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The death fee in northern California wilderness climbs to 48, as cruel search continues

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By Phil Helsel and Steve Patterson

The remains of six more victims in a fatal northern California wildlife were found of searchers on Tuesday, which led to the death of Camp Fire to 48, said the sheriff.

All six sets of remains were found at home in paradise, a city destroyed by Camp Fire that broke out Thursday morning and considered to be the most destructive and deadliest fire in the recorded California story.

Butte County Sheriff Coroner Kory L. Honea said he has asked 100 national security forces to work with those who seek human remains in the fire, which has burned about 130,000 hectares and was 35 percent on Tuesday night.

“We want to cover as much land as fast as we can,” Honea says, adding that even after a search is complete and people return to society, there may be more leftovers.

“I know it’s a very difficult thing to think about, but it’s the difficult situation we’re in today,” he said.

Camp Fire is one of two lethal wildfires that burn in opposite ends of California.

In southern California near Los Angeles, Woolsey Fire, who broke out on Thursday afternoon, killed two people near Malibu, burned over 96,300 acres – an area around the size of the city of Denver – and destroyed at least 435 homes and other structures. A fire officer said that the number of destroyed structures is expected to increase significantly as assessments are made.

Camp Fire broke out at 6:33 pm on Thursday in Butte County, north of Sacramento, according to officials. An estimated 7,600 single-family houses and 260 commercial structures have been destroyed and the city of Paradise, the population of about 26,000, was devastated by the fan.

Camp Fire is the deadliest in state history, which surpassed Griffith Park Fire 1933, which killed 29 people, according to the California Department of Forestry and Fire Protection.

When the fire took over paradise when people were evacuated on Thursday, the Cal Fire Division Chief David Hawks, who is also the fire chief of the city, saw one of two ambulances transporting patients from a hospital to catch fire and targets everyone inside that vehicle and in another ambulance to a dead end.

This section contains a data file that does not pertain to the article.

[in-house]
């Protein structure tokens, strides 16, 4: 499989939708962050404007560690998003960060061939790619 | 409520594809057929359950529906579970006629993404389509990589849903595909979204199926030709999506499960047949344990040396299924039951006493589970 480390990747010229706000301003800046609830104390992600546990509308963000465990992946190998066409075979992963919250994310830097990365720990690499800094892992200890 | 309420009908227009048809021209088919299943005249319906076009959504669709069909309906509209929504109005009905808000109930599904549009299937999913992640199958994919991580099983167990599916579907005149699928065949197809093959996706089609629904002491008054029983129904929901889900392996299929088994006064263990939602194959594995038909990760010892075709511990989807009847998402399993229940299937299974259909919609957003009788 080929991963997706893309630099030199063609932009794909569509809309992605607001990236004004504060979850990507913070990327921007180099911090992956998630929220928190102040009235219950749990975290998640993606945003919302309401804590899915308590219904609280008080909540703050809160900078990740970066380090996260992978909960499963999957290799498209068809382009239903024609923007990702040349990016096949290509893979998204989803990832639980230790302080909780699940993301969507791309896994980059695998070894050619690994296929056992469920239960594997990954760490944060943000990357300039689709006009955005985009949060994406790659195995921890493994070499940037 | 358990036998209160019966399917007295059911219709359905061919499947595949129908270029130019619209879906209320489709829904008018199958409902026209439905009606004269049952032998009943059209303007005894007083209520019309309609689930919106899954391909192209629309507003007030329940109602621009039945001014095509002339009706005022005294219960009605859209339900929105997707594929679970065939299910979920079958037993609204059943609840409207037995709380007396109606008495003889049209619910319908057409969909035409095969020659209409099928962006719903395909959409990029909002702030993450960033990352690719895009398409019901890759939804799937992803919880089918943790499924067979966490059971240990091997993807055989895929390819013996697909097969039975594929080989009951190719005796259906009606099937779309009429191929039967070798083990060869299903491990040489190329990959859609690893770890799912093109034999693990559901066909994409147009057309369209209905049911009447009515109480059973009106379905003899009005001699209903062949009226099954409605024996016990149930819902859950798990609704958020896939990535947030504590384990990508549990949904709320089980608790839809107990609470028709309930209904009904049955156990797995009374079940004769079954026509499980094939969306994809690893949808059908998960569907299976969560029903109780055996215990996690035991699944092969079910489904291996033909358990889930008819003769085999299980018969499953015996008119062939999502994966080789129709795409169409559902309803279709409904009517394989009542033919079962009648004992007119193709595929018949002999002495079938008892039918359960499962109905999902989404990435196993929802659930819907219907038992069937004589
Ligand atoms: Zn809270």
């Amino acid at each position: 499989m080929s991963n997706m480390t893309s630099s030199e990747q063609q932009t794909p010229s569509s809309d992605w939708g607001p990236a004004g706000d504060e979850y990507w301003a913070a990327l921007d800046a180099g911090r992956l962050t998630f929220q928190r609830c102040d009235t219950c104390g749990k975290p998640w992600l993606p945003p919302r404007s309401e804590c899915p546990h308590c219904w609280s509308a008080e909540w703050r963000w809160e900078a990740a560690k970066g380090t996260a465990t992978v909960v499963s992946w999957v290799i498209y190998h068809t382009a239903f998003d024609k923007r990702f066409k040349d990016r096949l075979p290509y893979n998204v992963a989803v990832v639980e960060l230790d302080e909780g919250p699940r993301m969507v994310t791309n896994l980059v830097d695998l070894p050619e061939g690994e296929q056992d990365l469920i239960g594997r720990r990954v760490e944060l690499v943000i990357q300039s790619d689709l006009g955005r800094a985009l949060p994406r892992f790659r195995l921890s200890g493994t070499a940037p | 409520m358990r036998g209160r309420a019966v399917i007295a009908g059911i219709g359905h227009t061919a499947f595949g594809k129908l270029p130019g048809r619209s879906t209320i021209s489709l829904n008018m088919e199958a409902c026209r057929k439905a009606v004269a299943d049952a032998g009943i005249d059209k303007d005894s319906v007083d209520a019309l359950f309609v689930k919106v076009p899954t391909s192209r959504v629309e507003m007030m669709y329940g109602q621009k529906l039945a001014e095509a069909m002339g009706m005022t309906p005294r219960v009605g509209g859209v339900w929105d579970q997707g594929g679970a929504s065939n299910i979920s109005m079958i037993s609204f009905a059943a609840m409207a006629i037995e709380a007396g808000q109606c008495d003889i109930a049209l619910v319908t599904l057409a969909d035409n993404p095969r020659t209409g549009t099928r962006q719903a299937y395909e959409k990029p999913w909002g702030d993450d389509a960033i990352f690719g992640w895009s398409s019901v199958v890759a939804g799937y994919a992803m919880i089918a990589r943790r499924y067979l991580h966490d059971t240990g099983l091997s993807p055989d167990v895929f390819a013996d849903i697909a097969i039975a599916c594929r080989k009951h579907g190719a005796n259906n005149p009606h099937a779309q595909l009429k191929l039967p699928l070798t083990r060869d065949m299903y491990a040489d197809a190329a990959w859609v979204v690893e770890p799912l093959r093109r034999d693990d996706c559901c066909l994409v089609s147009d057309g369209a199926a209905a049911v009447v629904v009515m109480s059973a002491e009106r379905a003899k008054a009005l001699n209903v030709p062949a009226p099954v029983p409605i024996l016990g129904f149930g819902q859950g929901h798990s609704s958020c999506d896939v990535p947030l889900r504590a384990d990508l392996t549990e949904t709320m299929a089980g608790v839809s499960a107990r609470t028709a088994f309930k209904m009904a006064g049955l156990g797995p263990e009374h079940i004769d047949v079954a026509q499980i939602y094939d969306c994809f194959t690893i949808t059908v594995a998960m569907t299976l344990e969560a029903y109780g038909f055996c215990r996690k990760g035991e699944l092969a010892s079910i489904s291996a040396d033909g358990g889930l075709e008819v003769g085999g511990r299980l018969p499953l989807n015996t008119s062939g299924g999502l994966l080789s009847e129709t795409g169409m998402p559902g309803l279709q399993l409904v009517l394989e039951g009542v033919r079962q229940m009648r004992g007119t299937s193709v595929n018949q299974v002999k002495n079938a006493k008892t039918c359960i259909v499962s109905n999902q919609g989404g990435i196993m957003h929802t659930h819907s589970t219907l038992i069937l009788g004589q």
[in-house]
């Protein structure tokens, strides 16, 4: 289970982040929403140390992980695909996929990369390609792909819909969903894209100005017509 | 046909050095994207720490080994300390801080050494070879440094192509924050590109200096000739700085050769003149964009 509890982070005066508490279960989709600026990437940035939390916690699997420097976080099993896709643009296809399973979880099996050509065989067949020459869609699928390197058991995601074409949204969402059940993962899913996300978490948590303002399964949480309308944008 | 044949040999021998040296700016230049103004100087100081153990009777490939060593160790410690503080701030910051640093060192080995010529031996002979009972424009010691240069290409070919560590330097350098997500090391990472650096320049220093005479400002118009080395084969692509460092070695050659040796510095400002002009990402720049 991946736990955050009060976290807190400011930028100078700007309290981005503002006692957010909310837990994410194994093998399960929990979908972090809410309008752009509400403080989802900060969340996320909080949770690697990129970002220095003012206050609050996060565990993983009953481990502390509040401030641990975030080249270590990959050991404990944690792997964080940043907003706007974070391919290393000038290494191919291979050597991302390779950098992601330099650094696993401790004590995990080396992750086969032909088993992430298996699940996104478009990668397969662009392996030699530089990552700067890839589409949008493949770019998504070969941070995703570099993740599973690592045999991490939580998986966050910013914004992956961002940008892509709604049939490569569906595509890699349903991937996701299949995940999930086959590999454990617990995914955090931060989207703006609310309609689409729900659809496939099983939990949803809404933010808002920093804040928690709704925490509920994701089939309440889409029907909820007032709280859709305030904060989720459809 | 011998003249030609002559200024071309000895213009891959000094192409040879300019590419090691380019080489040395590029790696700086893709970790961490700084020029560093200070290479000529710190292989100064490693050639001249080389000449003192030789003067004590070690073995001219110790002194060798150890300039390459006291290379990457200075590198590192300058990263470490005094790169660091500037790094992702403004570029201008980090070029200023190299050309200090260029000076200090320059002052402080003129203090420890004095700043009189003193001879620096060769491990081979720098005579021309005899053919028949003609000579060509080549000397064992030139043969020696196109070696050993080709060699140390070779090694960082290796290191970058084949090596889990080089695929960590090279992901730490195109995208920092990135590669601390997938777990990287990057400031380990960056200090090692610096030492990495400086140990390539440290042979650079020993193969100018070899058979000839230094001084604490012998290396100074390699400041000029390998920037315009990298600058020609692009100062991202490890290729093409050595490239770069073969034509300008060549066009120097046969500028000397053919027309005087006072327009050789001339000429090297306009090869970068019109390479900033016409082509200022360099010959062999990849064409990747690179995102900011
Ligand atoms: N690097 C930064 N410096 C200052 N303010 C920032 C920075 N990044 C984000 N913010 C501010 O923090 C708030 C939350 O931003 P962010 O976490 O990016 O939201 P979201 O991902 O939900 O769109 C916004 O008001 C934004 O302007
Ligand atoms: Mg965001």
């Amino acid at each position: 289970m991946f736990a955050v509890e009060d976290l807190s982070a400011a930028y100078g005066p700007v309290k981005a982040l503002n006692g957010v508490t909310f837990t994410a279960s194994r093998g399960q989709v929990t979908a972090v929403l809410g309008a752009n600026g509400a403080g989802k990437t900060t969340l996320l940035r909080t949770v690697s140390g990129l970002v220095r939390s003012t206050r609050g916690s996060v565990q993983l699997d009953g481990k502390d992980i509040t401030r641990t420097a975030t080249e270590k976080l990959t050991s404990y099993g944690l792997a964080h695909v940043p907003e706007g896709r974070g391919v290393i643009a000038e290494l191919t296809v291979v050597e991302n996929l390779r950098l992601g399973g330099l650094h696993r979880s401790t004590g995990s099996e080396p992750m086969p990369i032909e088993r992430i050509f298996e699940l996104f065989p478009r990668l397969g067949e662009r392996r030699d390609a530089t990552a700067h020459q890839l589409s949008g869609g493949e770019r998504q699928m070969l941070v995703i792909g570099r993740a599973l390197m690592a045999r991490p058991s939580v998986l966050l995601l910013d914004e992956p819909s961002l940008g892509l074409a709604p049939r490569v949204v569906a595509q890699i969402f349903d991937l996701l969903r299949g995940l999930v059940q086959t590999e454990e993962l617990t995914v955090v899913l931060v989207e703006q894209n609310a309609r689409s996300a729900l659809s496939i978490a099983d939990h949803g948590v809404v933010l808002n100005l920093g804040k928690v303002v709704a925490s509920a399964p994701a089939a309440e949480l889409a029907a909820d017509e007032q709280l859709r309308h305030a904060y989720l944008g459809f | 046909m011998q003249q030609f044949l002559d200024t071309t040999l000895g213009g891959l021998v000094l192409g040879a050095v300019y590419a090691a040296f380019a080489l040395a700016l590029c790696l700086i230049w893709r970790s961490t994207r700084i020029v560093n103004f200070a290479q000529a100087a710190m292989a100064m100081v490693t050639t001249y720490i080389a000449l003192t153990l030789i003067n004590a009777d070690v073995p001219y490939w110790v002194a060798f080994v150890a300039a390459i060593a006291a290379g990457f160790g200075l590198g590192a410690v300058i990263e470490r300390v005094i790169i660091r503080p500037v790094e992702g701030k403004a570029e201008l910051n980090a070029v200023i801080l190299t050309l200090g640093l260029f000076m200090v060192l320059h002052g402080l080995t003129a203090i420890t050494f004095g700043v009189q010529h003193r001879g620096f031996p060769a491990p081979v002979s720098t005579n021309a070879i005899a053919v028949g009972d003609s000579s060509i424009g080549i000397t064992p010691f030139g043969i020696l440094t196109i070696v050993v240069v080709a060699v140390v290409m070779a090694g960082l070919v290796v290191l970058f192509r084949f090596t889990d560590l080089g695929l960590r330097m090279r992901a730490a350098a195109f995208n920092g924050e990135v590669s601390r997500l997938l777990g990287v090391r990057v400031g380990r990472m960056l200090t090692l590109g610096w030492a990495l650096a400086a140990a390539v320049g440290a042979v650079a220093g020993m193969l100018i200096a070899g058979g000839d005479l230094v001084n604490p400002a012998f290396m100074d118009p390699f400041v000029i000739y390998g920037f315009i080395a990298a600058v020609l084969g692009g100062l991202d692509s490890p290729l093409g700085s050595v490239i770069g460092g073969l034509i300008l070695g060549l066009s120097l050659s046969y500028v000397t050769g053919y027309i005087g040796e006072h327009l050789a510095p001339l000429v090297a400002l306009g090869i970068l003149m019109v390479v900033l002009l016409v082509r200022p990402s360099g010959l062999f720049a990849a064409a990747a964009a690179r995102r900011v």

With wrinkles that rain down in what hawks resembled snowflakes in a snowstorm, they sought shelter in a house and prepared to ride it out. One of the four paramedics could enter the home door through a dog door and unlock the door and the four patients were moved inside, he said. There were also three nurses.

“What I told everyone:” We’re going to fire here and we have to protect this home, “Hawks said on Tuesday.” You know, this is our Fort Knox, basically. “

Paramedics began to clear pine needles from all over the home and from the roof of the roof. If the house was on fire, Hawk said they were ready to enter the dead end, which was an open area to ride out the fire.

” A pair of them be on phones with family members, talk to family members and what do you have. And basically they asked me if I thought they would die here or one of them made “Hawks recalled.”

“And I told them I do not think we will die here,” he said. “This is a very serious situation, but I think if we follow my direction we will drive the fire out here.”

They were joined by two members of the search and rescue team, who also took shelter in the house. The road eventually cleaned enough for those who sought shelter to return it to the Feather River Hospital, which although they were close to flames had a large parking lot that would have been a better place for shelter until they could escape the city.

Hawks, who joined Cal Fire right out of high school in 1984, said he did not consider his actions exceptional.

“I did my job,” he said. “There were many lives saved by many people today – not just myself but by many people.”

Three of the dead in Camp Fire have been identified and the commander announced, Butte County Sheriff Department said. They are: Ernest Foss, 65, of Paradise, Jesus Fernandez, 48, of Concow and Carl Wiley, 77, of Magalia.

There have also been several arrests for suspected robbery in the evacuation zone, Honea said.

Two men arrested Monday inside a home in Butte Creek Canyon, one of which had a handgun registered for a home during evacuation in paradise; Two men arrested Tuesday in a space during evacuation and they had declared a laptop that was not related to them and a man and a woman were arrested in a stolen camper in Chico on Tuesday, said the sheriff office.

While Woolsey Fire is still burning, officials said the tide turns.

Firemen fight a flame in Salvation Army Camp on November 10, 2018 in Malibu, California. Sandy Huffaker / Getty Images

“The Risk Has Lost Significantly,” Los Angeles County Fire Chief Daryl Osby told reporters in a thousand Oaks. “When you think of this fire several days ago, it burned from Bell Canyon to the ocean which is about 30 miles. So our firefighters have been over.”

Another fire burning in Southern California, Hill Fire in Ventura County, where 90 percent contained Tuesday after firing more than 4500 hectares since it broke out on Thursday, according to Cal Fire. Two structures were destroyed and two others injured, the agency said.

David K. Li contributed.

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